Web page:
ROBERT F. GILKESON, engineering pioneer, leading utility executive, and civic leader, died on March 13, 1993, at the age of seventy-five.

Bob Gilkeson joined the Philadelphia Electric Company (PECO) as a cadet engineer after graduating in electrical engineering from Cornell University in 1939. Throughout World War II he served as an officer in the U.S. Army, and then he returned to Philadelphia Electric. In 1951 he was granted a leave of absence to join Westinghouse Electric Corporation, where he participated in the development, construction, and operation of the prototype nuclear propulsion system for the submarine Nautilus, the world's first nuclear naval vessel.

Upon returning to PECO in 1953, he was appointed assistant to the superintendent of generating stations, and in 1956 he became superintendent of Eddystone Generating Station, one of the nation's early supercritical steam electric generating stations. The Eddystone Station used steam conditions of 5,000 pounds per square inch and 1,200 degrees Fahrenheit, the highest ever employed commercially. During his years at Eddystone (1956–1960), Bob Gilkeson made significant contributions to the use of very high steam conditions in electric generation.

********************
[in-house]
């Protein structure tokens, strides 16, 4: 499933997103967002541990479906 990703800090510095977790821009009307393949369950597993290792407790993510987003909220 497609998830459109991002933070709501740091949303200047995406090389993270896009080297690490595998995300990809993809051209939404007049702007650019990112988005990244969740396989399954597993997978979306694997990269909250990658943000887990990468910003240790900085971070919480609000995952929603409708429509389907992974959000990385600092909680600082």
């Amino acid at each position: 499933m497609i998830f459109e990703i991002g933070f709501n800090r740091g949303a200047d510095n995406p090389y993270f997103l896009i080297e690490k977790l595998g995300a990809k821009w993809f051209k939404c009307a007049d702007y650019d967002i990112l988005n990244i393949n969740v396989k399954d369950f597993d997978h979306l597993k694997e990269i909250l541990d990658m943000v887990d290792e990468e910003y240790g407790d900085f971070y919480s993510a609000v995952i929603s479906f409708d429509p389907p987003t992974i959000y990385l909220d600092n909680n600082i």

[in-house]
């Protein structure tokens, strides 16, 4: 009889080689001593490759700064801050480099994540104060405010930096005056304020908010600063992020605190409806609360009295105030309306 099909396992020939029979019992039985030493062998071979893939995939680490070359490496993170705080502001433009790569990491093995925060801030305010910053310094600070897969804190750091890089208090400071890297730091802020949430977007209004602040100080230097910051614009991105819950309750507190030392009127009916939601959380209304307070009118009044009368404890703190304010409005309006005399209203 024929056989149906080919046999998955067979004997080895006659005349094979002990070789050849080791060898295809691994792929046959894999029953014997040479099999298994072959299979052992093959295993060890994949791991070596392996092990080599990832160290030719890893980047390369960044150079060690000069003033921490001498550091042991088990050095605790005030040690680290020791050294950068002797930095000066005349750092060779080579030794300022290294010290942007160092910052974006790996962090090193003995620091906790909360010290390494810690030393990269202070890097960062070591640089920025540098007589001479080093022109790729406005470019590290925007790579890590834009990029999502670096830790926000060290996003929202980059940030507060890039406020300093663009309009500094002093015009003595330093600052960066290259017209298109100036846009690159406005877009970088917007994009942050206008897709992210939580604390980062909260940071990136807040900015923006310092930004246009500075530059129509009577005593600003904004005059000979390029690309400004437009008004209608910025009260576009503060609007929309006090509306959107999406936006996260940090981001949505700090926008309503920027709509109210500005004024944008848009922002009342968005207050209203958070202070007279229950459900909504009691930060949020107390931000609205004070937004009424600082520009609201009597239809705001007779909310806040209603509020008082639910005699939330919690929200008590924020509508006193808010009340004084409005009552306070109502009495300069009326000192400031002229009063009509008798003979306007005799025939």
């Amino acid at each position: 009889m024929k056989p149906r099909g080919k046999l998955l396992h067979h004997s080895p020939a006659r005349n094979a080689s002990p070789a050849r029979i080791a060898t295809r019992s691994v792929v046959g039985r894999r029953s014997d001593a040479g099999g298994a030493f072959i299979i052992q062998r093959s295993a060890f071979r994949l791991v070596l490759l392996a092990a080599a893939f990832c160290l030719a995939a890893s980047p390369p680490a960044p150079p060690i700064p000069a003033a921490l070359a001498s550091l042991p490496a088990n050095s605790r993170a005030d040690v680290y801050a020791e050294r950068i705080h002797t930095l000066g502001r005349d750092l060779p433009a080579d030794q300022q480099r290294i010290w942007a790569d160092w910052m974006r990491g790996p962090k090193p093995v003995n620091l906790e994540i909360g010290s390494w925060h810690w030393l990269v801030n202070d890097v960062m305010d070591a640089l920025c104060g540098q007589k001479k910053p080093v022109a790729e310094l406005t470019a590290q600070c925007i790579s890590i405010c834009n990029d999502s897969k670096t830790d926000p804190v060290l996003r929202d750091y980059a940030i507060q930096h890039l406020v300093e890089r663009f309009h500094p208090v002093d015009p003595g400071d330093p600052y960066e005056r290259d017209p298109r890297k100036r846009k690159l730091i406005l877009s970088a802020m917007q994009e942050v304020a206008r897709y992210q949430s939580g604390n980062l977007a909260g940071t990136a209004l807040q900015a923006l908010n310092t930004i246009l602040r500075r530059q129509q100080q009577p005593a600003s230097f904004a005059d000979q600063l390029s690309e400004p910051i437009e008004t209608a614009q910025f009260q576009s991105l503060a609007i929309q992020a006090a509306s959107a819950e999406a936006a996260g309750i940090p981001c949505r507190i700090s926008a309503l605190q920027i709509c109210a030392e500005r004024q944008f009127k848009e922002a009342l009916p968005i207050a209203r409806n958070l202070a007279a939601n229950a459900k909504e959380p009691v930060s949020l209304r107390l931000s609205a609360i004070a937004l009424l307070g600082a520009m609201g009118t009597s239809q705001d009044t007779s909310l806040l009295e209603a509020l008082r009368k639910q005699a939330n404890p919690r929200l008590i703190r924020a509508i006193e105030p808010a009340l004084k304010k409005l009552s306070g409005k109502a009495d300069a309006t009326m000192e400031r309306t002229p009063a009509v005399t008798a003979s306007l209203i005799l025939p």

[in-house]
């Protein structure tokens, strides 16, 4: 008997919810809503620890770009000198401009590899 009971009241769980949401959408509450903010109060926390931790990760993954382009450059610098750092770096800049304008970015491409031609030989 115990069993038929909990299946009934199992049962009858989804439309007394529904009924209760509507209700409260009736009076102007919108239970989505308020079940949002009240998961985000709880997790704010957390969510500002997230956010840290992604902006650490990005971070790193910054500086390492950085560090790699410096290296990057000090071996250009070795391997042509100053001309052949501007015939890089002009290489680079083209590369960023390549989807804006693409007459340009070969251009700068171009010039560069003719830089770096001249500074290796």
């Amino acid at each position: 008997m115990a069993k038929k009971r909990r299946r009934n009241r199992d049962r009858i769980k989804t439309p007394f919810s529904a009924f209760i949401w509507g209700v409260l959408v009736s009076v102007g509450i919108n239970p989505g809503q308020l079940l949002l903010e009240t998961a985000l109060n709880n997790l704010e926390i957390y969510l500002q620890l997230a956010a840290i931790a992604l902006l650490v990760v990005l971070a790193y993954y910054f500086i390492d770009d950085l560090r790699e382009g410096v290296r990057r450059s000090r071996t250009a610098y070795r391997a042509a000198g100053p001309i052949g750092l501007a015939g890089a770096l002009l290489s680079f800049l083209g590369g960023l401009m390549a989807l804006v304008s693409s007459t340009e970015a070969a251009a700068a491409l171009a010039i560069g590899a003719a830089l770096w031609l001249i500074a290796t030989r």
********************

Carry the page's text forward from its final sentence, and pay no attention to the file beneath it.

In 1961 he was elected vice-president of engineering and research at PECO, and in 1962 executive vice-president and a member of the company's board of directors. He was elected

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